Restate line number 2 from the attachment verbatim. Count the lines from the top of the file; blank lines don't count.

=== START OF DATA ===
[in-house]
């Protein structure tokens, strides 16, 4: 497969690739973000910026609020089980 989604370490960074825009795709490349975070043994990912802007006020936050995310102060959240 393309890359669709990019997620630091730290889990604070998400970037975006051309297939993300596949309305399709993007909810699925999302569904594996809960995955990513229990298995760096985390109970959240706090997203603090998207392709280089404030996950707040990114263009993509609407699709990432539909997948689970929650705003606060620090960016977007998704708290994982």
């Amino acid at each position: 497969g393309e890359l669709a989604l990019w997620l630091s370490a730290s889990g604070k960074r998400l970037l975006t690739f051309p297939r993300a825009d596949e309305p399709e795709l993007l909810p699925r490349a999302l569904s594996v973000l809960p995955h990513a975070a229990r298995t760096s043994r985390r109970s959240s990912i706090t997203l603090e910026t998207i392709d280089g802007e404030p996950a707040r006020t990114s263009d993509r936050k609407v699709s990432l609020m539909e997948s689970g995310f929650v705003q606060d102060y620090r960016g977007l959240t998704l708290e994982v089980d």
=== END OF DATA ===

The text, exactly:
């Protein structure tokens, strides 16, 4: 497969690739973000910026609020089980 989604370490960074825009795709490349975070043994990912802007006020936050995310102060959240 393309890359669709990019997620630091730290889990604070998400970037975006051309297939993300596949309305399709993007909810699925999302569904594996809960995955990513229990298995760096985390109970959240706090997203603090998207392709280089404030996950707040990114263009993509609407699709990432539909997948689970929650705003606060620090960016977007998704708290994982």